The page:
We left there and went to a fishing village on a beautiful lake.  I do not know the name of the village.  Our drivers could only go so far on the dirt road and then we had to walk.  It took us about 30 minutes and was downhill as it took us to the water’s edge.  Lake Azuei (or Etang Sumatre) is the name of the lake and it is simply breathtaking.   As we made our way towards the lake, we attracted village children, teens and animals.  Most of them could not speak English but that didn’t keep them from trying to communicate.  They all knew what a phone was and all knew how to pose for pics.  They loved seeing the pics of themselves after we would take their picture.  Their smiles were beautiful and it reached into their eyes – they may not have much but they are happy.  Their was one young man – about 17 years old – who knew English so he walked with me and chatted for a while.  His name was Francois.  He wanted to know where I was from, what we were doing, etc.  We caught up to my friend, Dena, and he wanted to know her name and asked her if she was a grandmother.  She replied that she was.  He then turned me and asked if I was a grandmother.  I replied, no, I’m not…I don’t have any children.  He was astonished and quickly asked, “What’s wrong with you???”  I laughed and laughed – I’ve never had anyone ask that directly of me…although, I’m sure people have wondered.  I told him that I wasn’t married and really didn’t want to have children without a husband.  That question was the highlight of the night as I shared it with the team at our evening devotion time.  

There was a old wooden boat pulled up to the shoreline.  We gathered around it and the wind was coming off the lake and the waves were choppy and we could hear the waves coming up to the shoreline.  We could hear the laughter of the children – the bleating of the goats – and the sky was blue with puffy white clouds and the sun was just radiant.  Ashley asked if we could have some prayer time, so the team stood in a circle and one by one we just openly prayed what was on our mind at that moment.  It was the most peaceful, serene moment I have ever experienced.  It was almost as if we were experiencing what Jesus may have experienced on the shores of the Sea of Galilee.  We just stood there for a few moments taking in the scene, the mood, the peace.  I wish I could truly share with you all what it felt like.

The sun was beginning to go down so we needed to make our way back to the vans.  It was uphill all the way and we all had several children holding our hands and wanting to help us up the hills.  I had a little boy on each side of me and another little guy tried to come up and hold my hand and the other two would not let him.  It was as if they were my personal bodyguards and were taking it upon themselves to make sure I safely got to the top and didn’t stumble on any rocks.  When we got to the vans, we shared all the cookies and snacks we had and then we began our way back into the city.  We knew that we were going to stop at Vol cafe and have pizzas (it’s a cool little cafe that serves various food…including pizza AND they had an espresso machine so Dena and I were able to get a much-needed latte!!!) but what we didn’t know was that the kids from Bon Sam were going to meet us there.  After not seeing them all day, it was so much fun to have them surprise us and then we were able to see them enjoy the playground and eat pizza.  It truly was a full day and one filled with so many blessings.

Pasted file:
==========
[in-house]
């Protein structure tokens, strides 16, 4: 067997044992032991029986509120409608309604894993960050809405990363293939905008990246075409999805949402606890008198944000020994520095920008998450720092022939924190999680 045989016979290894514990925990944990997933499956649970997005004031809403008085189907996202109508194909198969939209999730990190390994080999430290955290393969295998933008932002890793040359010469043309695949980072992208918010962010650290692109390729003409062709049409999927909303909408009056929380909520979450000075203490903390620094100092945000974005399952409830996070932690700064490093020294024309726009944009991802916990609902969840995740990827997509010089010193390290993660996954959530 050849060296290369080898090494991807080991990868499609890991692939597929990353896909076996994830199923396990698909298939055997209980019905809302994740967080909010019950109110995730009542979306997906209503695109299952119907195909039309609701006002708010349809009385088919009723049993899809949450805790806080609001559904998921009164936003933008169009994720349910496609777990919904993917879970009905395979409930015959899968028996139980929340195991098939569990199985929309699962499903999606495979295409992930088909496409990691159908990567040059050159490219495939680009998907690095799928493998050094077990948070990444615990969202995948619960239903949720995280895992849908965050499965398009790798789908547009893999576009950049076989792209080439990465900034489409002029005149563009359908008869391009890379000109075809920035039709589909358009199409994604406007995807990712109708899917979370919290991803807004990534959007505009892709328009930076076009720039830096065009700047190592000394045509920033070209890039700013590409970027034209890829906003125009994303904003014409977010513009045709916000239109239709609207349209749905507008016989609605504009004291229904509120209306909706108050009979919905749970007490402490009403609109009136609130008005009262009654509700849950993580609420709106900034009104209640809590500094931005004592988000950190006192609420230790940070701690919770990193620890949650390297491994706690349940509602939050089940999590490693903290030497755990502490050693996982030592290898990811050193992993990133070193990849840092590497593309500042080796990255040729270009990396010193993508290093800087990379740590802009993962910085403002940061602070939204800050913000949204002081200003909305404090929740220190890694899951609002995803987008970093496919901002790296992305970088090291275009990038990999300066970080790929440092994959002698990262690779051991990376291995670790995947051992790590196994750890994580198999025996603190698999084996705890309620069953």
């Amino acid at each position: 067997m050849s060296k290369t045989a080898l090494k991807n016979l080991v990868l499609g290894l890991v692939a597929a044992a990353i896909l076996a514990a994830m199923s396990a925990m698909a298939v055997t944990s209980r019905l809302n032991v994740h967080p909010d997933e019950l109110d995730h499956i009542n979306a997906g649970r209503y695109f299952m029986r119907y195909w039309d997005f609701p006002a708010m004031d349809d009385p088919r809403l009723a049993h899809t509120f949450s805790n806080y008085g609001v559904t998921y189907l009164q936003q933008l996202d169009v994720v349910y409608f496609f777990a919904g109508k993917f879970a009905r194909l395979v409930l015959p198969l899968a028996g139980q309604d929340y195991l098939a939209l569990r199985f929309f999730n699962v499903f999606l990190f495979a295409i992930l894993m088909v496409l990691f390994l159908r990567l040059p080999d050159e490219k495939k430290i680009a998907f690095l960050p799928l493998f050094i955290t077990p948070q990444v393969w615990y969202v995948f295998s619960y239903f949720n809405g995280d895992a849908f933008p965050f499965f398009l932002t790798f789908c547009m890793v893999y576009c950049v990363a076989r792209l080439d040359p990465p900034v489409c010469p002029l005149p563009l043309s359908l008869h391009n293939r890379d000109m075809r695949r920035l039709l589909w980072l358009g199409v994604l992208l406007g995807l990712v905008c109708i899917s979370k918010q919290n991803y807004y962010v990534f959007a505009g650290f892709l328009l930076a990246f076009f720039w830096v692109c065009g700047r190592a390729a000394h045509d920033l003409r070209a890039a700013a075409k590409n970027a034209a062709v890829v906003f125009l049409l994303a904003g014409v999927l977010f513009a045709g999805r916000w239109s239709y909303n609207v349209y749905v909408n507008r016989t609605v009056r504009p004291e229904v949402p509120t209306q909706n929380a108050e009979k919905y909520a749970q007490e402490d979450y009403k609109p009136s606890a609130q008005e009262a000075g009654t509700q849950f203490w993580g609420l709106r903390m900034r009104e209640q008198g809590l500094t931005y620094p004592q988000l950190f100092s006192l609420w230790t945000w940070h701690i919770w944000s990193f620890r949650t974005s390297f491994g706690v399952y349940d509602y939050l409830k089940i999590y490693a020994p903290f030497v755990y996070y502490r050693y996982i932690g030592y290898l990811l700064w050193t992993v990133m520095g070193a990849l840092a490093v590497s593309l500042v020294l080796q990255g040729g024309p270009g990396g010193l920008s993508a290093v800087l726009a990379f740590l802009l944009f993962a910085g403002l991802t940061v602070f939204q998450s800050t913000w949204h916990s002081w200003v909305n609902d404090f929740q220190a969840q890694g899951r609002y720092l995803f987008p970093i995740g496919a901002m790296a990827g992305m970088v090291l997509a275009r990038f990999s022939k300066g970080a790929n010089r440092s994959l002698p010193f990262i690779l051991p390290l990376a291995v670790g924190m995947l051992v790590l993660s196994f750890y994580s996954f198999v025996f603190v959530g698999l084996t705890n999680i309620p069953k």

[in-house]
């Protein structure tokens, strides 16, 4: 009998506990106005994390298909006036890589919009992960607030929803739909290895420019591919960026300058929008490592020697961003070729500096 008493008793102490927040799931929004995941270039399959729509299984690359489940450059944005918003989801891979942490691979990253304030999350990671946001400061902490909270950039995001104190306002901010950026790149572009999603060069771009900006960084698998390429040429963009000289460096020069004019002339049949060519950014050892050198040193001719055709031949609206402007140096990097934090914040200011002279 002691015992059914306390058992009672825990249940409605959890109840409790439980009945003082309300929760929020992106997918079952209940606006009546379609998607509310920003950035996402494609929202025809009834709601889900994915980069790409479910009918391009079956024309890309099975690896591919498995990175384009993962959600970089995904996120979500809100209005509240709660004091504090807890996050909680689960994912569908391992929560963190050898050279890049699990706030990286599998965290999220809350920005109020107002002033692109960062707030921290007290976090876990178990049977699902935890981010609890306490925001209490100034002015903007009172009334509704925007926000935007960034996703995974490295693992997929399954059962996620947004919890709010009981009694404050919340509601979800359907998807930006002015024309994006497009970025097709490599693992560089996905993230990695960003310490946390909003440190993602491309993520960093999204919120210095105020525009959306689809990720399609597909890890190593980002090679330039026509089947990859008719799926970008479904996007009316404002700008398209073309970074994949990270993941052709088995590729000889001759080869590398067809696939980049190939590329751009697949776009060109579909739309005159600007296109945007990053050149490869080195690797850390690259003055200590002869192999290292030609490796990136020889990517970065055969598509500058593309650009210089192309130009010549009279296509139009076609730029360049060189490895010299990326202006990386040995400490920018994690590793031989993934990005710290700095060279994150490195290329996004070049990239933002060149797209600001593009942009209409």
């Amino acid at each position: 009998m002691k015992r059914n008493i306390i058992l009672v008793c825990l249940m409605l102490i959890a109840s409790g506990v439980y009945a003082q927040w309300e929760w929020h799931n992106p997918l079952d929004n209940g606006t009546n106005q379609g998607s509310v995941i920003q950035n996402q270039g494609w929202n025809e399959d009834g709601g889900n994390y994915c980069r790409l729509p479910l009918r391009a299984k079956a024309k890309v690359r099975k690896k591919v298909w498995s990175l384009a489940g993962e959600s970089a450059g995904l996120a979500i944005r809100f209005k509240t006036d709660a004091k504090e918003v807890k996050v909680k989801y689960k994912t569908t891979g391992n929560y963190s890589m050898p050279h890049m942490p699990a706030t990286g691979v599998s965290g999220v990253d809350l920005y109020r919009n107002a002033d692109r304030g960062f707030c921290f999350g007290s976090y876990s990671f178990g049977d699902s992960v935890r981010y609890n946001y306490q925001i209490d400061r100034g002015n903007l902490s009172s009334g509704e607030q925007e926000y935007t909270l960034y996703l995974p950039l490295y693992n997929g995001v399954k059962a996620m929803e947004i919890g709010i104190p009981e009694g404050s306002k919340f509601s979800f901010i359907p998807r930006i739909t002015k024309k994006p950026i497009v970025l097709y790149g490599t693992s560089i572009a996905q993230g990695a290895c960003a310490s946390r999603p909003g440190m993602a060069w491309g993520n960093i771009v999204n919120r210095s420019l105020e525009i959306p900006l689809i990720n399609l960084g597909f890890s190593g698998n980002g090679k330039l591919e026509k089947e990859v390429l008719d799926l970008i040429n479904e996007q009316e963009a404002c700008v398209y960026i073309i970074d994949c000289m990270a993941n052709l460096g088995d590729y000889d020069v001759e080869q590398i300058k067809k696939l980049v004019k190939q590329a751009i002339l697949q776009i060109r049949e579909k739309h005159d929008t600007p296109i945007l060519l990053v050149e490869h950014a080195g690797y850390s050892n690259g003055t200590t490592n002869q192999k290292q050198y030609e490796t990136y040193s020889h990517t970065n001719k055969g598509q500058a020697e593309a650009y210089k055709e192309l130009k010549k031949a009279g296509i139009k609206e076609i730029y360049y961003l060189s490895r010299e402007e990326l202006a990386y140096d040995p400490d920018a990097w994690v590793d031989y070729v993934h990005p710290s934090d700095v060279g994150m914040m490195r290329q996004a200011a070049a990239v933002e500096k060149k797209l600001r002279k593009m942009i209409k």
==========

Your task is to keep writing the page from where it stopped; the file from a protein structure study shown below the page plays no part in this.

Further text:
As I was trying to find the name of the village we stopped at, I came upon this website – click on the link and go read about Dr. Abe who is helping to bring sustainability back to the fishing families who live in these fishing villages.

 

www.poutimoun.org/empowerment

Haiti, Monday, February 20th

6 Mar

We started our day in the Croix-des-Bouquets market.  We were educated the night before and were told that we couldn’t take backpacks, purses, cameras, phones, etc.  We needed to stay in a line and with the group at all times – we were not to stop to look at anything.  It’s always a challenge for our security to take such a large group to the market and we needed to do all we could to make their jobs easier.  Well, they could tell us all they wanted to but it truly couldn’t prepare for the actual market.

If you’ve ever watched, The Amazing Race, when they go to a local market in a third world country, then you have some idea.  Even watching it on TV, I was not ready for the actual craziness.  I would never attempt this on my own and am glad for our security and our translator.  There were vendors, people, motorcycles, cars, jeeps, truck, BIG trucks, wheelbarrows, live animals, dead animals, etc.  Anything you can think of was being sold.  There were thousands of vendors.  I was trying to take it all in but it was very difficult because you had to look down at your feet to watch where you were stepping.  There were a few times that we had to grab the hands of the people in front of us and the people behind us.  BUT i loved it!!! And can’t wait to go back!!!